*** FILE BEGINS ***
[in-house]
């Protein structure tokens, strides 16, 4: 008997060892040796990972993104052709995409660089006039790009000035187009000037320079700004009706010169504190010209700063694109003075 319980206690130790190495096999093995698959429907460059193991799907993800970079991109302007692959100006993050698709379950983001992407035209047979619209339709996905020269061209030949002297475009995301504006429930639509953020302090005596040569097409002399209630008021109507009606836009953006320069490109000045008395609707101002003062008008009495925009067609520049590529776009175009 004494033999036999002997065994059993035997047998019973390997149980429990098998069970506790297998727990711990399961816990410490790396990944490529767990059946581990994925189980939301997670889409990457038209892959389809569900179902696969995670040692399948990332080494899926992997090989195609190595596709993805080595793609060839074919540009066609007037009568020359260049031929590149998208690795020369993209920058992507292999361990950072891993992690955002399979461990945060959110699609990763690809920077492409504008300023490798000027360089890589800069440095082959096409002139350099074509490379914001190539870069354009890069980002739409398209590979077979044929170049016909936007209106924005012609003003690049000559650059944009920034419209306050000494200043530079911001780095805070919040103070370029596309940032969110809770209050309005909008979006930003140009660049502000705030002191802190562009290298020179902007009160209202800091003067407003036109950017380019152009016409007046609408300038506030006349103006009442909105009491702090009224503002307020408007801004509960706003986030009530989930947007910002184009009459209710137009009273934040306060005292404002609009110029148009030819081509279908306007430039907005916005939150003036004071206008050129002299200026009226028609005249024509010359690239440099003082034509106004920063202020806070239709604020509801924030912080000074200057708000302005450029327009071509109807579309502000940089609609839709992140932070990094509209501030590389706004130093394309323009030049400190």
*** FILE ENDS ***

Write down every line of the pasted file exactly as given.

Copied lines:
[in-house]
């Protein structure tokens, strides 16, 4: 008997060892040796990972993104052709995409660089006039790009000035187009000037320079700004009706010169504190010209700063694109003075 319980206690130790190495096999093995698959429907460059193991799907993800970079991109302007692959100006993050698709379950983001992407035209047979619209339709996905020269061209030949002297475009995301504006429930639509953020302090005596040569097409002399209630008021109507009606836009953006320069490109000045008395609707101002003062008008009495925009067609520049590529776009175009 004494033999036999002997065994059993035997047998019973390997149980429990098998069970506790297998727990711990399961816990410490790396990944490529767990059946581990994925189980939301997670889409990457038209892959389809569900179902696969995670040692399948990332080494899926992997090989195609190595596709993805080595793609060839074919540009066609007037009568020359260049031929590149998208690795020369993209920058992507292999361990950072891993992690955002399979461990945060959110699609990763690809920077492409504008300023490798000027360089890589800069440095082959096409002139350099074509490379914001190539870069354009890069980002739409398209590979077979044929170049016909936007209106924005012609003003690049000559650059944009920034419209306050000494200043530079911001780095805070919040103070370029596309940032969110809770209050309005909008979006930003140009660049502000705030002191802190562009290298020179902007009160209202800091003067407003036109950017380019152009016409007046609408300038506030006349103006009442909105009491702090009224503002307020408007801004509960706003986030009530989930947007910002184009009459209710137009009273934040306060005292404002609009110029148009030819081509279908306007430039907005916005939150003036004071206008050129002299200026009226028609005249024509010359690239440099003082034509106004920063202020806070239709604020509801924030912080000074200057708000302005450029327009071509109807579309502000940089609609839709992140932070990094509209501030590389706004130093394309323009030049400190």